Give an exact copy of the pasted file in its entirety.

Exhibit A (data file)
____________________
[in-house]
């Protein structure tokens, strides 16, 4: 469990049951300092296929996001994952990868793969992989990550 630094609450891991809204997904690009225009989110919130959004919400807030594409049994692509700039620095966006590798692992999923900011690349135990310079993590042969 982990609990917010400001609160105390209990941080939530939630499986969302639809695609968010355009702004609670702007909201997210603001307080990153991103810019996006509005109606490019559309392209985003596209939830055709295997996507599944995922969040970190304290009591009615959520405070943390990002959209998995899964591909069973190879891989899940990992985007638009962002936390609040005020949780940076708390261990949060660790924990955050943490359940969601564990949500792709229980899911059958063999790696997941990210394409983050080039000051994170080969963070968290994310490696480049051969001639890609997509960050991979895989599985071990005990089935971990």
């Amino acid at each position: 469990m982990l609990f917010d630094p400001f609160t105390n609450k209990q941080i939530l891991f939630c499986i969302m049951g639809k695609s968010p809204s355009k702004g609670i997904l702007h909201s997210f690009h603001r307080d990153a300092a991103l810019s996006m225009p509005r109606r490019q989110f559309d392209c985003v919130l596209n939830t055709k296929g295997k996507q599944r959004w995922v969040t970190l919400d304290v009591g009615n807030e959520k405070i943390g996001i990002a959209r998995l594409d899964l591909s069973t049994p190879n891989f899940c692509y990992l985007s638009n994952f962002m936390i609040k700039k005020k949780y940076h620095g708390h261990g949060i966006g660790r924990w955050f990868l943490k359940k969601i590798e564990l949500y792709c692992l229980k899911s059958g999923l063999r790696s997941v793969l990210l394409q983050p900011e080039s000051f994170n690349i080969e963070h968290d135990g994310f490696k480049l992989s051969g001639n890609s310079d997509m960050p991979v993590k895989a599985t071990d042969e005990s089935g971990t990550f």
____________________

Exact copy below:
[in-house]
């Protein structure tokens, strides 16, 4: 469990049951300092296929996001994952990868793969992989990550 630094609450891991809204997904690009225009989110919130959004919400807030594409049994692509700039620095966006590798692992999923900011690349135990310079993590042969 982990609990917010400001609160105390209990941080939530939630499986969302639809695609968010355009702004609670702007909201997210603001307080990153991103810019996006509005109606490019559309392209985003596209939830055709295997996507599944995922969040970190304290009591009615959520405070943390990002959209998995899964591909069973190879891989899940990992985007638009962002936390609040005020949780940076708390261990949060660790924990955050943490359940969601564990949500792709229980899911059958063999790696997941990210394409983050080039000051994170080969963070968290994310490696480049051969001639890609997509960050991979895989599985071990005990089935971990």
């Amino acid at each position: 469990m982990l609990f917010d630094p400001f609160t105390n609450k209990q941080i939530l891991f939630c499986i969302m049951g639809k695609s968010p809204s355009k702004g609670i997904l702007h909201s997210f690009h603001r307080d990153a300092a991103l810019s996006m225009p509005r109606r490019q989110f559309d392209c985003v919130l596209n939830t055709k296929g295997k996507q599944r959004w995922v969040t970190l919400d304290v009591g009615n807030e959520k405070i943390g996001i990002a959209r998995l594409d899964l591909s069973t049994p190879n891989f899940c692509y990992l985007s638009n994952f962002m936390i609040k700039k005020k949780y940076h620095g708390h261990g949060i966006g660790r924990w955050f990868l943490k359940k969601i590798e564990l949500y792709c692992l229980k899911s059958g999923l063999r790696s997941v793969l990210l394409q983050p900011e080039s000051f994170n690349i080969e963070h968290d135990g994310f490696k480049l992989s051969g001639n890609s310079d997509m960050p991979v993590k895989a599985t071990d042969e005990s089935g971990t990550f």